Calvary – not what you expect but a cracker nonetheless

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This film starts off with a brilliant example of a script that will not pull any punches. This film is about as Irish as you can get. It is full of Irish actors, it was produced and filmed in Ireland and the Irish film and tourism boards paid large amounts of money for production. However, despite the familiar setting, do not be fooled that this falls into the same category as Mrs Brown’s Boys or Father Ted. If that’s what you’re after then crack open the box sets and enjoy Mrs Doyle telling you to have a cup a tea. Ah go on. If not then get down the cinema for this, you won’t be disappointed. It’s a stark, often bleak and very frank look at Catholicism in rural Ireland. I don’t think it is necessarily  and might give you the odd surprise along the way.

This part is superb for Brendan Gleeson. With him as the protagonist in the film you know you are in for a treat. If you have seen The Guard or In Bruges then you know you aren’t going to be let down. Blimey he’s even brilliant in Harry Potter isn’t he, and the same is true here. He gives a very sincere, open and deep portrayal of a truly complex character that you really feel drawn to as an audience. He is trying to do the right thing in a world that doesn’t really want him to. He struggles as a Father, a Priest and a friend who is becoming very disjointed with the world and his portrayal of a man that doesn’t understand how things can happen in the world he lives in is brilliant. The story of the film focuses on a Priest who is told by an unknown member of his congregation that on the following Sunday he is going to kill him. The film is set over the next 7 days leading up to this showdown.

Another of the familiar Irish faces that pops up is Chris O’Dowd. This role is very different from the others that he has played so far but for me this is a bit of a swing and a miss for him. Maybe it is because he is acting alongside Gleeson but he just doesn’t quite get there in what is a very interesting role.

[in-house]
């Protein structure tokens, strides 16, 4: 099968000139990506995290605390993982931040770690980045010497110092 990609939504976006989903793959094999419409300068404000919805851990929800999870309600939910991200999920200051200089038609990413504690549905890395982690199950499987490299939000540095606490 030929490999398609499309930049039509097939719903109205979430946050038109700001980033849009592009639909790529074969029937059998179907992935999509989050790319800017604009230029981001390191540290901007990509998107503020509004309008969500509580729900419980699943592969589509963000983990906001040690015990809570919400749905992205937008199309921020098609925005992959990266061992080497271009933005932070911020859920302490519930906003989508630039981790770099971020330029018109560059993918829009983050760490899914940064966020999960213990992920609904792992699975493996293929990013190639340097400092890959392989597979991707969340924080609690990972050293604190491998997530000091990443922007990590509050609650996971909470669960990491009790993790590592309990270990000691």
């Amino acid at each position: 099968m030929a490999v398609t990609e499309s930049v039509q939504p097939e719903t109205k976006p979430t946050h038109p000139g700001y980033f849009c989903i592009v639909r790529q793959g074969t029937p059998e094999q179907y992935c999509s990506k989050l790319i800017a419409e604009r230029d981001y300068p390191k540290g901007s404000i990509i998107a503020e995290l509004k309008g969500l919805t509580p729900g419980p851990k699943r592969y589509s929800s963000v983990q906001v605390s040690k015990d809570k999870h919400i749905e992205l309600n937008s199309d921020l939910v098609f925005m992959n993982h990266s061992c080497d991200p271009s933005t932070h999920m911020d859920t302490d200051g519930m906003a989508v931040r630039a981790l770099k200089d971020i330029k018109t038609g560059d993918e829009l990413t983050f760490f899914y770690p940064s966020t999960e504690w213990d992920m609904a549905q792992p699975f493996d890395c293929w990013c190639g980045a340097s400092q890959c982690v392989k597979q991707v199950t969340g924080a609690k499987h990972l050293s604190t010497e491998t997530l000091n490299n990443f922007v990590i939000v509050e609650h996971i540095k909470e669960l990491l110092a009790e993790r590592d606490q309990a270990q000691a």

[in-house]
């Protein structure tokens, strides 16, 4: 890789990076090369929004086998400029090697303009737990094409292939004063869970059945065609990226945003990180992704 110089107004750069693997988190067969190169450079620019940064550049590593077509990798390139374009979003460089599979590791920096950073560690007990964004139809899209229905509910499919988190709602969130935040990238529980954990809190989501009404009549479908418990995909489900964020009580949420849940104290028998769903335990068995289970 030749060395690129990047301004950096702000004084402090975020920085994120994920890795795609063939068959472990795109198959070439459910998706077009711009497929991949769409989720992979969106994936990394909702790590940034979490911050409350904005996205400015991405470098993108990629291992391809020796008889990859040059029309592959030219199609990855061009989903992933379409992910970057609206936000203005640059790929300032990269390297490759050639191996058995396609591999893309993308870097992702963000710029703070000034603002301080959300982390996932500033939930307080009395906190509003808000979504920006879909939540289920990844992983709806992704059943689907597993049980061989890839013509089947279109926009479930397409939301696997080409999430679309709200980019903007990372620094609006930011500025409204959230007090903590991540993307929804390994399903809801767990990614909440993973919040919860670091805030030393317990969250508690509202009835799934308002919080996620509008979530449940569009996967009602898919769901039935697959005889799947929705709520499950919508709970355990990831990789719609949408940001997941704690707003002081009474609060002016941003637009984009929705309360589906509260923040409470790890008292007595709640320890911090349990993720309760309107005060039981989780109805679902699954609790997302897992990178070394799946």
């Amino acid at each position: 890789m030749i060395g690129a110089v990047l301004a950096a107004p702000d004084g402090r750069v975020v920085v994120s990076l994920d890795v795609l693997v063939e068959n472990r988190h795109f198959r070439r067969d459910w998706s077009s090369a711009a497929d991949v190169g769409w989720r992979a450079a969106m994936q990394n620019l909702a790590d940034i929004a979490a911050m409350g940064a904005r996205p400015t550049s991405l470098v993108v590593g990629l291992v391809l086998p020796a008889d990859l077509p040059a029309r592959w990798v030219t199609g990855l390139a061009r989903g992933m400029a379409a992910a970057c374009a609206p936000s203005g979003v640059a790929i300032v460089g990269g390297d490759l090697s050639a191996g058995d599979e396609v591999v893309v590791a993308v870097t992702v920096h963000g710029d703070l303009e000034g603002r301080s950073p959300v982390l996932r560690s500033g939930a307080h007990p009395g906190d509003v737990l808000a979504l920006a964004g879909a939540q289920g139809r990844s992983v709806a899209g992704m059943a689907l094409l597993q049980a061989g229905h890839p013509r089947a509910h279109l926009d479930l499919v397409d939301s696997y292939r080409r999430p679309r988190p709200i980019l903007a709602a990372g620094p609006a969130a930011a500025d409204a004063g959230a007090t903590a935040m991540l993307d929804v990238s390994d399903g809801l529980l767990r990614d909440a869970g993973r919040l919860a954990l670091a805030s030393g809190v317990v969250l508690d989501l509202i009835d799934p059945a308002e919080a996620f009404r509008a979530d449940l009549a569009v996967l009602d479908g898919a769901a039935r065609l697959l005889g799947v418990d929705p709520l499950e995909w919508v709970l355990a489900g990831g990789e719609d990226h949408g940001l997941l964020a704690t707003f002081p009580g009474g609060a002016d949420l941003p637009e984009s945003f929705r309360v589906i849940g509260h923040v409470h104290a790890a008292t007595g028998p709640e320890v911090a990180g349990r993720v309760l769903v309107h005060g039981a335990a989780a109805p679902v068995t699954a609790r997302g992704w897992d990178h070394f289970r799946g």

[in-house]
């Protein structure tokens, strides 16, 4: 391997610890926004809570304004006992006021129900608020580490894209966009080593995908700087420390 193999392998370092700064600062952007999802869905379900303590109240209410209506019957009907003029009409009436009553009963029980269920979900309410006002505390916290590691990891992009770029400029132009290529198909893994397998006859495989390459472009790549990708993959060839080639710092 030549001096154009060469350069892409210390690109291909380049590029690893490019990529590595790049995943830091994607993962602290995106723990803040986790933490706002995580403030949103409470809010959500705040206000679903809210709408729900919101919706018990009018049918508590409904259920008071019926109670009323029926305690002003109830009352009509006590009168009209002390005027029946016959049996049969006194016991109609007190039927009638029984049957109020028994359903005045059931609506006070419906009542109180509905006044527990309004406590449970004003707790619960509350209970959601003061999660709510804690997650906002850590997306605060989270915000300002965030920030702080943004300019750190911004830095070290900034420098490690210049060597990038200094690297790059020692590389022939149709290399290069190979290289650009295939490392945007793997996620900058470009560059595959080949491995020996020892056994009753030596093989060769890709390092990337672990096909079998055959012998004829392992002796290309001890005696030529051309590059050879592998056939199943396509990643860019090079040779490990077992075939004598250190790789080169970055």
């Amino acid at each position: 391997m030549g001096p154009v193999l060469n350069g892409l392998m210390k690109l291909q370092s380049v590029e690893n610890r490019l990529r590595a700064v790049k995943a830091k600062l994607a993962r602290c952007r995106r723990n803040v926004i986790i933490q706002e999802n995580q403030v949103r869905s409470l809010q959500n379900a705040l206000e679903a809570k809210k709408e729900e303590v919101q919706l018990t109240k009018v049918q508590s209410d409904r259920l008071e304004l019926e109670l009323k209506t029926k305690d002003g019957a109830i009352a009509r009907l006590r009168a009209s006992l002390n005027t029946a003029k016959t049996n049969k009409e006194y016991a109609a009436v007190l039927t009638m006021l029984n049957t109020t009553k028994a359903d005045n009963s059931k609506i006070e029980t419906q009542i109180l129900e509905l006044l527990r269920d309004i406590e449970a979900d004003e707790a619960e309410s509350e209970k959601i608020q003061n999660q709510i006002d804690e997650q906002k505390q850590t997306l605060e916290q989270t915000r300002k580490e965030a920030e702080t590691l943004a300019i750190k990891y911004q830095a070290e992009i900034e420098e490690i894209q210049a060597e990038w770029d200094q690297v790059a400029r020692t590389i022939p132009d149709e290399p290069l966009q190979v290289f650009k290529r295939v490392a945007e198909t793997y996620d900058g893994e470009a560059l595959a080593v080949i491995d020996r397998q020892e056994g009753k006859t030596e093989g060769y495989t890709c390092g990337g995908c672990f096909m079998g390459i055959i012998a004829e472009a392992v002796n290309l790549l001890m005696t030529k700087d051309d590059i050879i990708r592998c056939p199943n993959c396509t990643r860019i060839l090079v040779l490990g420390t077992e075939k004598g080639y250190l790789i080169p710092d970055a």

What I love about this film is that it looks like it must have cost about £6 to make. Because it is so stripped back you can really focus on the characters, the script and THE STORY. The people who made Spiderman 3 with Toby Maguire need to watch this film and see how to do it. What the Dickens was that film about, seven bad guys indeed. Stop it. Anyway, this film doesn’t suffer from any of that, it unashamedly focuses on the characters and the dramatic landscape of the setting, not a hint of CGI in sight. Not that all CGI is bad, not at all, but it’s nice to have a break sometimes.

There are some parts of this film that are a little bewildering. Aiden Gillen of Queer as Folk and more recently Game of Thrones fame (he’s the guy that plays Little finger) plays a character that is somewhat hard to grasp. Not only the character himself but for a while he puts on a random, Christian Bale as Batman style voice. No idea why.

Overall this really is a great film with a brilliant ending. It makes you look at some very trying questions, what place does the church and the priesthood have in modern life? Can the Catholic church ever truly recover the trust of the people after the scandals it has suffered? In the midst of these questions is a stand out performance from Breendan Gleeson which should not be missed.

I give this a 7.5 out of 10. The mis casting of Chirs O’Dowd pulls it down slightly for me. But still, get it watched.

 

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